The 'Gay Marriage' Tsunami

Not What If, but What Now?

It’s past time we move from asking “What if?” to asking “What now?” And that’s what Sean McDowell and I do in our new book. Stay tuned to BreakPoint.

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John Stonestreet

Like a tsunami, so-called gay marriage has swept aside just about every obstacle in its path, creating a very different cultural landscape than even seemed possible a few decades ago—or even a few years ago! According to David Von Drehle in Time magazine, the swift embrace of same-sex marriage is nothing short of a “seismic shift” of American culture, one “as rapid and unpredictable as any turn in public opinion.”

And that, folks, might still be an understatement.

In 1996, just 27 percent of Americans supported so-called same-sex “marriage.” It was the same year that President Bill Clinton signed the bi-partisan Defense of Marriage Act, which defined, for the federal government, marriage as only between a man and woman.

In 2013 however, the Supreme Court struck down part of DOMA and public approval for same-sex marriage had jumped to 53 percent, including 73 percent of 18-29 year-olds.  Today, 19 states and the District of Columbia have legalized same-sex marriage, with federal and state courts are constantly striking down state laws banning same-sex marriage it seems every day.daily_commentary_07_24_14

This big change is a big deal. It was the eminent sociologist David Popenoe who said that no civilization ever survived after its family life deteriorated. But if you don’t believe him, listen to G.K. Chesterton, and I quote: “This triangle of truisms, of father, mother and child, cannot be destroyed; it can only destroy those civilizations which disregard it.”

What does this mean for America, and for the church? A lot of people are understandably pessimistic. Recently a pastor looked me in the eye and said, “John, it’s all over; we’ve lost.”

And I thought, “Well, wait a minute—is a loss on a political and cultural level the loss of the Kingdom of God? What’s this ‘it’ that’s over, and who are the ‘we’ who have lost?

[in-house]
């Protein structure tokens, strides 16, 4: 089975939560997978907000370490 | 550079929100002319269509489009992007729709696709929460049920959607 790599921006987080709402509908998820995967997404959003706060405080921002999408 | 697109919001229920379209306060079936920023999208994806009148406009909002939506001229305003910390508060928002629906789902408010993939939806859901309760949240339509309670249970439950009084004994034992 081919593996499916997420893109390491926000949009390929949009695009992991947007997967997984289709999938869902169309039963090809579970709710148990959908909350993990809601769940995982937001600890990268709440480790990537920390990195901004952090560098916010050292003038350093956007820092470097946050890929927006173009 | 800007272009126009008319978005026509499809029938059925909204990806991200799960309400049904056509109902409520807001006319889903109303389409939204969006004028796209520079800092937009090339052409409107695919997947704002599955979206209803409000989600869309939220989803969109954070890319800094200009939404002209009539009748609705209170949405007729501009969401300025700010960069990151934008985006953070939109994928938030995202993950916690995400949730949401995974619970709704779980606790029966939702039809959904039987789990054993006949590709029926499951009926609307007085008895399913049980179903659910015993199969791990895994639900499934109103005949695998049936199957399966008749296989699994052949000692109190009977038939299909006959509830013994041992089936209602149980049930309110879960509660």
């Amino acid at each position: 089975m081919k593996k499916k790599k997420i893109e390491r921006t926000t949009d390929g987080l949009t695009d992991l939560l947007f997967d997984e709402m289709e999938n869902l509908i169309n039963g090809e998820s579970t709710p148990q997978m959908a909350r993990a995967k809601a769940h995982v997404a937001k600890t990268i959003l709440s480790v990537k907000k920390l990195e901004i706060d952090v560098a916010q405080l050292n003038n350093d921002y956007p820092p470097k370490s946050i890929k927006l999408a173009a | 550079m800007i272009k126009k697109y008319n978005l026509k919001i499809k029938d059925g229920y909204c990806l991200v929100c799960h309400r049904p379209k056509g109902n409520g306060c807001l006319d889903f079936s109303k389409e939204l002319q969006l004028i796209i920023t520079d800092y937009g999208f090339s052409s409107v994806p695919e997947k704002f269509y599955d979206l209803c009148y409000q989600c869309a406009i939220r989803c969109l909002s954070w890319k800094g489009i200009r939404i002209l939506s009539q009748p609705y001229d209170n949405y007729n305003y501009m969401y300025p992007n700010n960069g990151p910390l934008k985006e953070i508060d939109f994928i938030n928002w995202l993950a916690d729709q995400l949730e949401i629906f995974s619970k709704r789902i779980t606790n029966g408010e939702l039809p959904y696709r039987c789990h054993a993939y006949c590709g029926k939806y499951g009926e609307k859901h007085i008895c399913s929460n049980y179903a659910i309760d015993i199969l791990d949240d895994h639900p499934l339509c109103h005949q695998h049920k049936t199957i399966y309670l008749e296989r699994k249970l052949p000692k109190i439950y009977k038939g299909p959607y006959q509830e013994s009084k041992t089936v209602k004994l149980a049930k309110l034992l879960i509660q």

Look, even if same-sex marriage becomes the law of the land tomorrow, and it just may, we Christians still have to wake up, go to church, run our businesses and ministries, schools and churches. This is not a time to throw up our hands and retreat. Given all of this cultural change, of course, the question has changed, from “What if?” to “What now?” So what we need is some kind of framework in which to move forward.

And that’s why Christian apologist Sean McDowell and I are releasing what we think is a very important new book, called “Same-Sex Marriage: A Thoughtful Approach to God’s Design for Marriage.” It takes a very careful look at the new cultural landscape and helps all of us to move forward—not in fear, but in faith.

First, we wanted to help Christians understand the issue biblically, but not just using a proof-text from Leviticus or Romans.

Our model is Jesus, who when asked specifically about the Mosaic law on marriage, went back to the very beginning—to Genesis. Jesus thought that God’s created intent was even more important than the law itself. We’ve got to understand this design—especially with the recent spate of so-called “Christian” books attempting to justify same-sex marriage.


But Sean and I also look at the issue culturally. Same-sex marriage isn’t the start of the problem; it’s the fruit of a long-going sexual revolution.

The ground that has shifted is not just moral ground; it’s worldview ground. We’re not just seeing a moral slide toward more and more sexual immorality; we’ve undergone a complete shift in the way we understand the human person.

Our book will help you understand this shift;  but just thinking alone isn’t enough. So in the second half of the book, we describe what we can do, practically and immediately when this issue comes our way. It’s kind of a “how now shall we live” on this issue, and we’ll talk about it more tomorrow on BreakPoint. So please tune in. And come to BreakPoint.org to order your copy of our new book, “Same-Sex Marriage: A Thoughtful Approach to God’s Design for Marriage.”

Further Reading and Information

The 'Gay Marriage' Tsunami: Not What If, but What Now?